I have seen Boehner’s political rise — from courtside seats in the early days — and I am amazed but not surprised by it because it’s easy to be “impressive” and to be passed up the ranks and into many branches of American politics; it’s a trait politicians share with student/athletes in higher education.   

Enrolling Ohio

Groups attempt to educate Ohio’s uninsured while the GOP tries to slow down Obamacare

4 Comments · Wednesday, September 18, 2013
As the Oct. 1 opening date approaches for the Affordable Care Act’s (“Obamacare”) online marketplaces, outreach campaigns are beginning to take root and aim at states with the largest uninsured populations, including Ohio.   
by German Lopez 09.10.2013
Posted In: News, Health, Health care at 02:42 PM | Permalink | Comments (1)
 
 
cincinnati children's

Cincinnati Children’s Hospital Loses Obamacare Money

Medical center blocked from helping uninsured navigate online marketplaces

Limitations imposed by Ohio lawmakers who oppose the Affordable Care Act (“Obamacare”) have forced Cincinnati Children’s Hospital Medical Center to give up a $124,419 federal grant that would have gone toward helping uninsured Ohioans navigate new online marketplaces for health insurance. Specifically, the state law, which Gov. John Kasich signed on April 30 and went into effect on July 30, excludes any organization that receives payments from a health care payer, such as an insurance company, from being designated as a “navigator.” The designation is necessary for Cincinnati Children’s Hospital to receive the federal grant, which is part of national outreach efforts to enroll as many Americans, especially young adults, into Obamacare’s online marketplaces when they open for enrollment on Oct. 1. Without the designation, Cincinnati Children’s Hospital was forced to give up the federal money, Cincinnati Children’s Hospital spokesperson Terry Loftus told CityBeat.State legislators passed the restrictions to clarify regulations on navigators that avoid potential abuses and conflicts of interest. But Obamacare’s supporters claim the state law is part of a nationwide effort from state and federal Republicans to make Obamacare more difficult to implement. The federal government intends to sign up 7 million people into Obamacare’s online marketplaces, but 2.7 million have to be young adults to keep costs low. Otherwise, older, less healthy Americans will fill up the marketplaces, exhaust health services and drive up costs. Supporters of Obamacare acknowledge that signing up so many young adults will be difficult, so they’ve taken to national and state-by-state education campaigns that tell young adults about the benefits and cost savings made available through the president’s signature health care law. These campaigns are being headed by various organizations that have been dubbed “navigators.” But opponents, particularly Republicans, are preventing some of the efforts by investigating navigators and passing legislation in state governments that limits what navigators can do and who can be classified as a navigator. Most recently, Republicans in the U.S. House Energy and Commerce Committee sent a letter to groups participating in the navigator program with a series of accusations and questions. “This is a blatant and shameful attempt to intimidate groups who will be working to inform Americans about their new health insurance options and help them enroll in coverage, just like Medicare counselors have been doing for years,” Erin Shields Britt, spokesperson for the U.S. Department of Health and Human Services, told The Hill. For the uninsured, not knowing about the online marketplaces could mean losing out on opportunities to obtain health insurance at lower costs. Recent reports have found that Obamacare’s online marketplaces and tax subsidies will lower costs for Ohioans in the individual health care market. An Aug. 29 study from the RAND Corporation, a reputable think tank, found health care premiums will rise to an average of $5,312 under Obamacare in 2016. Without the law, premiums would reach an average of $3,973 that year. But when Obamacare’s tax credits are plugged in, the average Ohioan will only pay a premium of $3,131 — $842 less than he or she would pay without the law. Avik Roy, a conservative health care economist and prominent critic of Obamacare, found even better results for Ohio. His model found premiums will drop by 30 percent in Ohio, although they’ll rise by 24 percent on average for 13 states, including Ohio, and the District of Columbia as a whole. Unlike RAND, Roy’s calculations don’t take subsidies into account, so the final cost for the average Ohioan is likely much lower.The numbers only apply to Ohioans in the individual health insurance market. Under Obamacare, individuals will be able to enroll for health insurance through an online marketplace. The majority of Americans who get health insurance through their employers or public programs fall under different rules and regulations. It’s unclear how much Republican opposition will ultimately play into the numbers. But for Cincinnati Children’s Hospital, it means $124,419 less to help its neediest, less knowledgeable patients.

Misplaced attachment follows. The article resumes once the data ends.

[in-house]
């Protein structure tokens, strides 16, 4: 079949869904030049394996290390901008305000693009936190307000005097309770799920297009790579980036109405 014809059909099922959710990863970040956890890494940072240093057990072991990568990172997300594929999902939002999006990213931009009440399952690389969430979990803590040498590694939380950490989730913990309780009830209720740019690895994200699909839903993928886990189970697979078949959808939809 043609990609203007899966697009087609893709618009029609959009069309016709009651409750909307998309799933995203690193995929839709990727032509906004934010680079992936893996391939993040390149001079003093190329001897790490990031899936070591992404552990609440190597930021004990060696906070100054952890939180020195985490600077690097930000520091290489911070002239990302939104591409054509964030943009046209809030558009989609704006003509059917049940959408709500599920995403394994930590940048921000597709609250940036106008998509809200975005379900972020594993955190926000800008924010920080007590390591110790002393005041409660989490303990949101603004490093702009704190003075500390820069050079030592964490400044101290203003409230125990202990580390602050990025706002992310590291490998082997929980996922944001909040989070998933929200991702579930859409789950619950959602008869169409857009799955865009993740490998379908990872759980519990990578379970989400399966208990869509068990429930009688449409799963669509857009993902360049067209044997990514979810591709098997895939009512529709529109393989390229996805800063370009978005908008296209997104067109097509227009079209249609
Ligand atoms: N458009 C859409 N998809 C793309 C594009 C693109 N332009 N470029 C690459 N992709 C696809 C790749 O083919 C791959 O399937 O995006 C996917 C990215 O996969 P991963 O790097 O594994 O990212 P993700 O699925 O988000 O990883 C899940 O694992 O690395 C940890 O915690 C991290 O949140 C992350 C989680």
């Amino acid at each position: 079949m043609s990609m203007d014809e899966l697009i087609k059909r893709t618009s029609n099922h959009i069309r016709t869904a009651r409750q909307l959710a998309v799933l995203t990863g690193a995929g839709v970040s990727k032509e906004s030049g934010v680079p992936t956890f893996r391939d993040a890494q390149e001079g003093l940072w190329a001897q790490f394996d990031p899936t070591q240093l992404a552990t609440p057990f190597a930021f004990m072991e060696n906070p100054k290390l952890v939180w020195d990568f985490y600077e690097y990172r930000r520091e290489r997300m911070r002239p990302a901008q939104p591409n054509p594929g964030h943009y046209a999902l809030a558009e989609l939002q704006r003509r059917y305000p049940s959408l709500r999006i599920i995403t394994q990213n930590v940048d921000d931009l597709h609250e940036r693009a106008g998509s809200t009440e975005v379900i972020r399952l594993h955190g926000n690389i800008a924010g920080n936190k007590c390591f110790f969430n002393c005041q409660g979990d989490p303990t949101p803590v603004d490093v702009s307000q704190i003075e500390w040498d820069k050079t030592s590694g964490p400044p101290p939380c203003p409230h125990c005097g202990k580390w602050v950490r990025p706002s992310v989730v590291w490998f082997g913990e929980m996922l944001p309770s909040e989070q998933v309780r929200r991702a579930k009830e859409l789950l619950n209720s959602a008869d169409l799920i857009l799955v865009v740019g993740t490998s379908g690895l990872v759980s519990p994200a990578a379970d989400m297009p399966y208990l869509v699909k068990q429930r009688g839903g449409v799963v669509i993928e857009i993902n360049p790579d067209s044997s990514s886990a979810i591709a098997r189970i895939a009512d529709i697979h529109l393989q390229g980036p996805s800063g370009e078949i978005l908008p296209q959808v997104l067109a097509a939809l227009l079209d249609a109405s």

by German Lopez 08.30.2013
Posted In: News, Health care at 02:01 PM | Permalink | Comments (0)
 
 
medicaid

Medicaid Expansion Could Help Thousands in Hamilton County

Ohio Poverty Law Center releases county-by-county breakdown